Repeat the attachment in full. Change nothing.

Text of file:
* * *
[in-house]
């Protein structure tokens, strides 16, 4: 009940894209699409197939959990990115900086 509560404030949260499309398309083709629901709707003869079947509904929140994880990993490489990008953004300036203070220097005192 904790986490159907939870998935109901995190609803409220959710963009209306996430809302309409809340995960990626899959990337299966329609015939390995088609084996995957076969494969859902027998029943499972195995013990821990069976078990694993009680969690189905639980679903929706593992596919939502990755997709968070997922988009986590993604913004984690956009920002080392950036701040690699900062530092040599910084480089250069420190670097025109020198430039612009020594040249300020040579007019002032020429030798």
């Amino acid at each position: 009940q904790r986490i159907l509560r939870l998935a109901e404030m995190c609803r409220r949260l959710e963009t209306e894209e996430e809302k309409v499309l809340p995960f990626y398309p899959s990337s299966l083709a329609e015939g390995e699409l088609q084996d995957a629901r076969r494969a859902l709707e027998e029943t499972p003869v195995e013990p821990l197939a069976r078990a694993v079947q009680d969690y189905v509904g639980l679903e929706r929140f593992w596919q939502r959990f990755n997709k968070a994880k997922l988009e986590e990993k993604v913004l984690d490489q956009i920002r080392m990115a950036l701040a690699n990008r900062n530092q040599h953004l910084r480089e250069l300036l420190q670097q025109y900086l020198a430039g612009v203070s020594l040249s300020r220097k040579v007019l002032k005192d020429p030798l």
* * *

[in-house]
């Protein structure tokens, strides 16, 4: 009940894209699409197939959990990115900086 509560404030949260499309398309083709629901709707003869079947509904929140994880990993490489990008953004300036203070220097005192 904790986490159907939870998935109901995190609803409220959710963009209306996430809302309409809340995960990626899959990337299966329609015939390995088609084996995957076969494969859902027998029943499972195995013990821990069976078990694993009680969690189905639980679903929706593992596919939502990755997709968070997922988009986590993604913004984690956009920002080392950036701040690699900062530092040599910084480089250069420190670097025109020198430039612009020594040249300020040579007019002032020429030798």
């Amino acid at each position: 009940q904790r986490i159907l509560r939870l998935a109901e404030m995190c609803r409220r949260l959710e963009t209306e894209e996430e809302k309409v499309l809340p995960f990626y398309p899959s990337s299966l083709a329609e015939g390995e699409l088609q084996d995957a629901r076969r494969a859902l709707e027998e029943t499972p003869v195995e013990p821990l197939a069976r078990a694993v079947q009680d969690y189905v509904g639980l679903e929706r929140f593992w596919q939502r959990f990755n997709k968070a994880k997922l988009e986590e990993k993604v913004l984690d490489q956009i920002r080392m990115a950036l701040a690699n990008r900062n530092q040599h953004l910084r480089e250069l300036l420190q670097q025109y900086l020198a430039g612009v203070s020594l040249s300020r220097k040579v007019l002032k005192d020429p030798l």